Pure thrives on technical perfection: the graphics are jaw-dropping and smooth without a single hiccup. The music creates the right sense of “reckless fun” and seems to decrease in volume during long jumps, just to kick right in after the landing (or maybe I’m imagining this?). The controls are both complex and controllable. Everything in this game is optimized for fun: when you get thrown off the bike, the penalty is relatively low. You lose a few seconds and some boost, but return to the game at the crash site and at racing speed. It is almost impossible to lose the racing line. During the jumps the game slightly corrects your direction if you’d land outside the track otherwise. You can customize every part of your ATV, but don’t have to. Pure is not a simulation, and takes advantage from it.

Of course, there’s no light without shadow. The number of tracks is limited, and the three race types offer only so much variety. The online mode seems to be rather deserted, and the loading times could be better. But Pure achieves its main goal: delivering one of the best arcade racers in the last few years, miles ahead of any Need for Speed game for its innovation and pure gameplay quality.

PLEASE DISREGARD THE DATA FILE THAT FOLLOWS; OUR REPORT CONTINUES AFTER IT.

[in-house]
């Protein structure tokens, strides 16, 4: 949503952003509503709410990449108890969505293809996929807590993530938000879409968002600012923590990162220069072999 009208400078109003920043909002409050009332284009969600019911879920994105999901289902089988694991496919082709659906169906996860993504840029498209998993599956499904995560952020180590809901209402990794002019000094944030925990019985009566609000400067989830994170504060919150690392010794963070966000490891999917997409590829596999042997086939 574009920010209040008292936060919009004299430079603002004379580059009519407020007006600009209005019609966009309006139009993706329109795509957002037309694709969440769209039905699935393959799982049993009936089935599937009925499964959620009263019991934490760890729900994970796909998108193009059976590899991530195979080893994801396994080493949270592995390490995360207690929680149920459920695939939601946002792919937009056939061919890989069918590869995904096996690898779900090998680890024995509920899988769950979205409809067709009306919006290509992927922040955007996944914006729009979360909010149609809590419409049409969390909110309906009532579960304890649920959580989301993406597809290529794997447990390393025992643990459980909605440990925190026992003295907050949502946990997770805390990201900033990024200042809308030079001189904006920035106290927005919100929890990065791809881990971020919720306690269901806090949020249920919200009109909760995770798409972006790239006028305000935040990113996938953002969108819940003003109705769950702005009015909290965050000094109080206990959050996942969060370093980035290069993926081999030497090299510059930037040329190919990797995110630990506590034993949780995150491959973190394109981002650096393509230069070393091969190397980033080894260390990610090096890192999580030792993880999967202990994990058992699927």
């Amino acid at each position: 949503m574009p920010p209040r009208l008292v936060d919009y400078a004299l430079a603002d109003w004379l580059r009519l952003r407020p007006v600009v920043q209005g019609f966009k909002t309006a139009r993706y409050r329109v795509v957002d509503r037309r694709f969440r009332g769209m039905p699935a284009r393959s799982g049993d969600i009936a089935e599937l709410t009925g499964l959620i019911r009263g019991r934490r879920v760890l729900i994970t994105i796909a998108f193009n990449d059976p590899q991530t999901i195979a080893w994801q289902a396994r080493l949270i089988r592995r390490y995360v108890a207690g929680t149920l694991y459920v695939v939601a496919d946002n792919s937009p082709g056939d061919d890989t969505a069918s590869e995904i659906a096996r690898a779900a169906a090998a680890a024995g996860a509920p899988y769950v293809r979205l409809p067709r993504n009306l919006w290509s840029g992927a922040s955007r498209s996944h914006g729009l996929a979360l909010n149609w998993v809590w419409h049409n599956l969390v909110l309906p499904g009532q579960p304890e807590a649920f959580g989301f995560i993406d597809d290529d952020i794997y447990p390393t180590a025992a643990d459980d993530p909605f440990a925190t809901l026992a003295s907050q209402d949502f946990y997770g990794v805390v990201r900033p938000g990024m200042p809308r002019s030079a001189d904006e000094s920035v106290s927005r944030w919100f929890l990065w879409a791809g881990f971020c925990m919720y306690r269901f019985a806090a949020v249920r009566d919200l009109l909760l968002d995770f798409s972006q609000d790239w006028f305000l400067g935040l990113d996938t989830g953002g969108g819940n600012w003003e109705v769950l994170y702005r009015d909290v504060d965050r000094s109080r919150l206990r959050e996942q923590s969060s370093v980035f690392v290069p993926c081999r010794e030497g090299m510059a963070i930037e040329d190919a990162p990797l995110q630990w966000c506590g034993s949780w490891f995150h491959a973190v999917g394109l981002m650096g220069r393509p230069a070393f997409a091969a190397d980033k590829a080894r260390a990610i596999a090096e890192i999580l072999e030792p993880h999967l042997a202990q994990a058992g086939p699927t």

Next, I might give GRID another chance (also much more fun when running at full resolution). Although I’m also a sim racer, these games offer a kind of instant gratification that a real sim can (and should) not.

Oh, and in four days we might have a black Formula 1 champion and a black US president. Times change after all.